The Power Big Meet is the biggest American car show in the world—and it takes place in Västerås, a small town in central Sweden. This year, 17,000 car owners from all over the world gathered at the three-day event in early July to do what car...
The Power Big Meet is the biggest American car show in the world—and it takes place in Västerås, a small town in central Sweden. This year, 17,000 car owners from all over the world gathered at the three-day event in early July to do what car enthusiasts love to do—stand around, look at each others’ cars, rev their engines, and shoot the shit.
The event comes out of Sweden’s “raggar” subculture, which emerged in 1950s and was inspired by American greasers. Raggare are mostly from small towns and are known for their love of rockabilly music, leather vests, pomade, and, of course, cars—the raggare’s mode of transport, sleeping place, chick magnet, and party venue.
Thanks to the raggar culture, Sweden is a hub for restored 1950s American cars. By some accounts there are now more of them in Sweden than in the entire US. At Power Big Meet you’ll find Street Rods, Customs, 50s cruisers, 60s muscle cars, Corvettes, Mustangs, Camaros—you name it. I went there to photograph the raggare and see what they had to say for themselves.
The American flag and 50s pop culture symbols are everywhere at the Power Big Meet. Rockabilly music blares out from car speakers. Hamburgers and hotdogs are dished out at makeshift stands. It’s about the only place in the world where fuzzy dice are still cool.
I’m not sure that parrots are part of the raggar culture, but this guy had one anyway.
Bertil Johansson, 67, makes 50s-inspired birdhouses. The car-shaped ones were snapped up on the first day of Power Big Meet, but on the third and final day, Bertil still had these Elvis-themed ones left. They’re 800 Swedish kronor (or $115), if you’re curious. “I’ve been interested in cars since I was born,” said Bertil. “But today all the cars look the same. They’re all plastic and awful. And you have to take your car to the shop for every little thing. You can’t even change the sparkplug on your own these days.”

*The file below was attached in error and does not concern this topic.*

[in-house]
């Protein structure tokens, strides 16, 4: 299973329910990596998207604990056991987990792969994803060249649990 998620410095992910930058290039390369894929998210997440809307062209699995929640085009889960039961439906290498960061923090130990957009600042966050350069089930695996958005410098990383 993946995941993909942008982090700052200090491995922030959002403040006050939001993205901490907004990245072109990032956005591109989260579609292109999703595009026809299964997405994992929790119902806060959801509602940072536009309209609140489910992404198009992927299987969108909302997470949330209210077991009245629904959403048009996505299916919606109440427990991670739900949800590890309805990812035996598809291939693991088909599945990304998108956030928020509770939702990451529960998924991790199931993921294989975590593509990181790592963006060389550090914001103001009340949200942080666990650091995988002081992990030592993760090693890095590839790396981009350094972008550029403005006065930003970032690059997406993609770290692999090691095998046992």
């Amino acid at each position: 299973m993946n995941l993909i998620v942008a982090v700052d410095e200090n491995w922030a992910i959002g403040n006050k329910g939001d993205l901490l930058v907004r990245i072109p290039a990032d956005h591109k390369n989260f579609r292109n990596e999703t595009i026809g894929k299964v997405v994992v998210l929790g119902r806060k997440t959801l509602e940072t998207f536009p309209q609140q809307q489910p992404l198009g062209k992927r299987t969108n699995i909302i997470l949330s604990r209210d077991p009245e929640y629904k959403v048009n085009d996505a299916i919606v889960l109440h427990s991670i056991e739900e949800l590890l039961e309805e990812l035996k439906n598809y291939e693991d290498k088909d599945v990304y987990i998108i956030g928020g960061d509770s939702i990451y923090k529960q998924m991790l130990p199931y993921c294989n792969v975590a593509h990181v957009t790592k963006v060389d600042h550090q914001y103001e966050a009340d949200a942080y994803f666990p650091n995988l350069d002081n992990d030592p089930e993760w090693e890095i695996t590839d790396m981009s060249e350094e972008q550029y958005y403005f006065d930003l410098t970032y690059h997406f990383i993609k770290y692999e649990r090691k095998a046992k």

Sebastian Stridh, 24, comes from Årjäng in Värmland County, Sweden. Årjäng has a population of nearly 10,000 people. His dad is a raggare too, but he was too old to make the trip. For Sebastian and his friends the car is a symbol of freedom. “The car is central. It’s very important when you’re young and living in such a small place as Årjäng. It gives you a feeling that you can get out. Me and my friends ride around and drink in our cars.”
Niklas Berggren, 28, shown here leaning against his brother’s Chevy, which was bought in Flordia, thinks the 1950s was a much nicer era than the present. “I would rather have lived back then,” he said. “Everything seemed so easy. You just took life as it came. Finding work was not a problem. You just had to go up to someone and ask for a job and they’d give you one. Neither of my parents had any trouble finding jobs even as teenagers.”
A young couple watches the awards ceremony, which has prizes for car owners competing in 12 categories, including Hot Rod, Custom, Street Machine, Pickup & Jeep, and Best in Show.
Berra Andersson from Upplands Väsby in Stockholm won first prize in the 1964 - 1973 Hard Top category for his immaculate red Buick Wildcat 1968, which he’s posing with here. “I grew up with cars. My dad was also into this stuff and, well, it’s a kind of hereditary disease,” Berra said.